Aside from leafing through the Monster Manual from the late 70s, one of my favorite things to do as a child was to flip through the Dungeon Masters Guide and the Encyclopedia Magicas (all four volumes). I would spend hours reading through the magic items and dreaming of ways for all my new characters to obtain them. I would prove to create more characters than I would find time to actually play by orders of magnitude I’m too embarrassed to admit to. Nonetheless, it was time well-spent. Christian Eichhorn’s Magic Item Store: Zog’s Arcane Farrago, left me feeling nostalgic for simpler times when I pondered the acquisition of a ring of the phoenix or Iron Bands of Bilarro. In short, Christian has reminded me of why I love Dungeons & Dragons.
Magic Item Store: Zog’s Arcane Farrago
Zog was quite an eccentric mage. Upon retirement he decided his strengths lay in commerce and as he had amassed quite an inventory of bizarre items he did what any entrepreneur would do. He cataloged them and started selling them! But, perhaps more importantly, he also preserved the history around each and every item. Where’s the fun getting an item if it doesn’t already have a legend attached to it? Well, prepare yourselves, because Zog has stories aplenty. Either they’re all true, or I failed my Insight check. Regardless, I’m happy.
This wizard’s hodgepodge of arcane items has something for everyone. Whether you’re a cleric or a rogue, a fighter or a druid, Zog can hook you up. Bard’s browse his shop alongside warlocks and wizards. C’mon in and have a look around.
Christian Eichhorn has a wonderful imagination. To date, everything I’ve read by him has been more than a little intriguing. These magic items, some of which take up only a half page, are so richly conceived that I start to imagine bigger stories attached to them. I envision the heroes who carried them in days gone by as well as the heroes of tomorrow carrying them on their persons through dank dungeons and humid forests and icy mountains. This is more than just a list of items that should’ve been in the 5E Dungeon Master’s Guide. Don’t get me wrong, they could have been. Except for the attached history of each item they’d be a welcome addition. But the history gives them something special and sets them apart from the DMG.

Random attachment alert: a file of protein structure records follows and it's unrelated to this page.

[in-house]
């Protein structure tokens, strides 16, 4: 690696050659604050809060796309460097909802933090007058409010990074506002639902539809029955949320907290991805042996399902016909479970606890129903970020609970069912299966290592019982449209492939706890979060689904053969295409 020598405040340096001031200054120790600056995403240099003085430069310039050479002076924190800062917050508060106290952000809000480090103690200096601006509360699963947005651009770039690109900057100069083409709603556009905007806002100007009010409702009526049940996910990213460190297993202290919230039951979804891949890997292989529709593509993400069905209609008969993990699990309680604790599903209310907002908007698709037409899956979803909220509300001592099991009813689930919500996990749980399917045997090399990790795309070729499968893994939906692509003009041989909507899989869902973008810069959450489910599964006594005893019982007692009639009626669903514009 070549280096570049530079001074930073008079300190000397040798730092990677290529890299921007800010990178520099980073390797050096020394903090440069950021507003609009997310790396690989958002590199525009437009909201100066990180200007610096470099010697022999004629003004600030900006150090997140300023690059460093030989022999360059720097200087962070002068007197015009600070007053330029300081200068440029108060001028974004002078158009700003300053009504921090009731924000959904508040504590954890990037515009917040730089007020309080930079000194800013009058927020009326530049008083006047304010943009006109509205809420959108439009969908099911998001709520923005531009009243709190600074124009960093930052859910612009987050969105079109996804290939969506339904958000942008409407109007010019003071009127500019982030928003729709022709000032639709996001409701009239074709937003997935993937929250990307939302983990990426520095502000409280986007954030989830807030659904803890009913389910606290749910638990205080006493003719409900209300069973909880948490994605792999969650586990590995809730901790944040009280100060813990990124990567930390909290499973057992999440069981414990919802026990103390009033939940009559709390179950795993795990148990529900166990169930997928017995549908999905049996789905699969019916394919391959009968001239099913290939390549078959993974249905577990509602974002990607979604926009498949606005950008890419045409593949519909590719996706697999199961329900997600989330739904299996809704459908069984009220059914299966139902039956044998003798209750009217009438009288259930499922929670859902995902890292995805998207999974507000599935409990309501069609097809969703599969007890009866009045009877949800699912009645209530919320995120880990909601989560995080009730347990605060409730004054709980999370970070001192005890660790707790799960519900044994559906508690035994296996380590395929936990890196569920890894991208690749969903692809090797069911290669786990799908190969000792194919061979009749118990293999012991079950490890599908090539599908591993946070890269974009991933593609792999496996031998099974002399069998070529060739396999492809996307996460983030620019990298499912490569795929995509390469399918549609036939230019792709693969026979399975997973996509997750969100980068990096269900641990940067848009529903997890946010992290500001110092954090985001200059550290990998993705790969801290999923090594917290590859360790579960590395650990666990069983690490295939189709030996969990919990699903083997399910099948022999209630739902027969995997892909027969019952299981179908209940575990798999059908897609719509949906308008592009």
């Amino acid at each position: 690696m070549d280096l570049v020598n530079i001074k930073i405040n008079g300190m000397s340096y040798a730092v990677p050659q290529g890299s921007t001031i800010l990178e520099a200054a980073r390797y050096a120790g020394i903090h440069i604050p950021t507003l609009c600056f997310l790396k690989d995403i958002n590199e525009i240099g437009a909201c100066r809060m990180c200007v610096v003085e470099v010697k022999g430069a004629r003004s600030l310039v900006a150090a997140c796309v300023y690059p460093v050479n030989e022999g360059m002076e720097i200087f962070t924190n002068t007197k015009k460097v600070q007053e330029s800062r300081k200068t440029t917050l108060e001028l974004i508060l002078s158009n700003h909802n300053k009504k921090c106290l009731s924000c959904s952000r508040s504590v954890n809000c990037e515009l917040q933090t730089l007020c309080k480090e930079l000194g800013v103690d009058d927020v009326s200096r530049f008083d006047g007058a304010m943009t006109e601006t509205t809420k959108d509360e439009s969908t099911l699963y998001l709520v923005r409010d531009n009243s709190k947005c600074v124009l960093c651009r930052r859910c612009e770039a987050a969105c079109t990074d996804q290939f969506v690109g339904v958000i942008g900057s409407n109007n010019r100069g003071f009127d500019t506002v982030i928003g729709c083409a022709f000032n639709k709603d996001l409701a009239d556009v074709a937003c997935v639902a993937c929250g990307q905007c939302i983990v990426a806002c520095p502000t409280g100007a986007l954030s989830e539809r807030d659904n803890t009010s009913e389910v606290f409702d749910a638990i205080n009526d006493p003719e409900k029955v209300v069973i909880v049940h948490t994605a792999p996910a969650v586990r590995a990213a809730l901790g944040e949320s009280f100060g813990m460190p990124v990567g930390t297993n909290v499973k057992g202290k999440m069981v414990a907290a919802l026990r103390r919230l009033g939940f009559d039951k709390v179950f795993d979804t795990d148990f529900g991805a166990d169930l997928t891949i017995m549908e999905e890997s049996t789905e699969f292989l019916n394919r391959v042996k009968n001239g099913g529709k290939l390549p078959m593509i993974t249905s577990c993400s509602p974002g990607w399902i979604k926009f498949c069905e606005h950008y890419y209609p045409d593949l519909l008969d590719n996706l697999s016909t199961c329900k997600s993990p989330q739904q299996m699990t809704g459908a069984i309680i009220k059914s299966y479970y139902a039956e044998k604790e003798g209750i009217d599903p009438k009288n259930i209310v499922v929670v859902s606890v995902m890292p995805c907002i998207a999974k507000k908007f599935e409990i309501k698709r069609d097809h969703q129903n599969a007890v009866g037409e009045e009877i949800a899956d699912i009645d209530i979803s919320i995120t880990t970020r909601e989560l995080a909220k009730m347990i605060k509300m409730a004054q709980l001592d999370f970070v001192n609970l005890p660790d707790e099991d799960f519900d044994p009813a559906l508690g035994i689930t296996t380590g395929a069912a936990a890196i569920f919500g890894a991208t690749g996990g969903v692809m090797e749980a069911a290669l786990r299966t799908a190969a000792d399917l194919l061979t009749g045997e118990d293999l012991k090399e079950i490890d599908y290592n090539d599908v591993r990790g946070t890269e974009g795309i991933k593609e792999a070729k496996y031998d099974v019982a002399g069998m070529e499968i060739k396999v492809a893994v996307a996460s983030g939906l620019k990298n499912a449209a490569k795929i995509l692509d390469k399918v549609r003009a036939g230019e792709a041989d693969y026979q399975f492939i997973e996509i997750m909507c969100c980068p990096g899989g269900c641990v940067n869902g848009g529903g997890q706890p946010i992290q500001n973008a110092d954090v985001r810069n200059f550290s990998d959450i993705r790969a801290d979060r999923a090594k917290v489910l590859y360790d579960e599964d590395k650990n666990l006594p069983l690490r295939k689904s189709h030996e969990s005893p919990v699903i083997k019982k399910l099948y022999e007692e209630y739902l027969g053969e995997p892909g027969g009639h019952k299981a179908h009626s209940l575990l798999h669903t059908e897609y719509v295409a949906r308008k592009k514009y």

One of Christian’s strengths is he isn’t verbose. He gets an idea, conveys his thoughts, and moves on. He understands that it’s not poetry or prose he’s writing here. He’s creating a tool for dungeon masters to enrich their games. He masterfully does so.
Another great thing about Christian’s typical productions is he isn’t a show off. The cover art by Danny Pavlov and John Martin is as fancy as Farrago gets. That’s not to say the interior is devoid of aesthetic charm. It actually looks great. It’s just simple and I find beauty in that simplicity. He let’s the content speak for itself and the art does as it should, complements the content.
Functionally speaking, the text is searchable and the PDF is bookmarked for quick browsing. The printer-friendly copy is great. Additionally, all the images come in a zip file (of PDFs) for the DM who wants to use them without giving away what the item is and does.
Seriously. There is something for everyone in this catalog. There is a fiddle, a mace, a sword, a ring, a book, a shield. You’ll even find a wooden cuirass that the druid could use without penalty. Some items have charges and if you use them all, the item is lost forever. Most require attunement. And they are all of them useful in some way or another. Between charges, attunement, and a rating system (rare, common, etc) to determine gold value, the author has created several ways to keep the players balanced and not suddenly inundated with unbridled power.
Simply stated, buy this. Use it for your adventures. Hell, grab an item and flesh it’s backstory out into a campaign spanning several sessions. I vote for the Book of Servants if you choose to do this.
There are a few people I’ve always said I’d like to sit down and have a beer with. Gary Larson being chief among them. Would anyone object if I added sharing a tea with Zog to that list?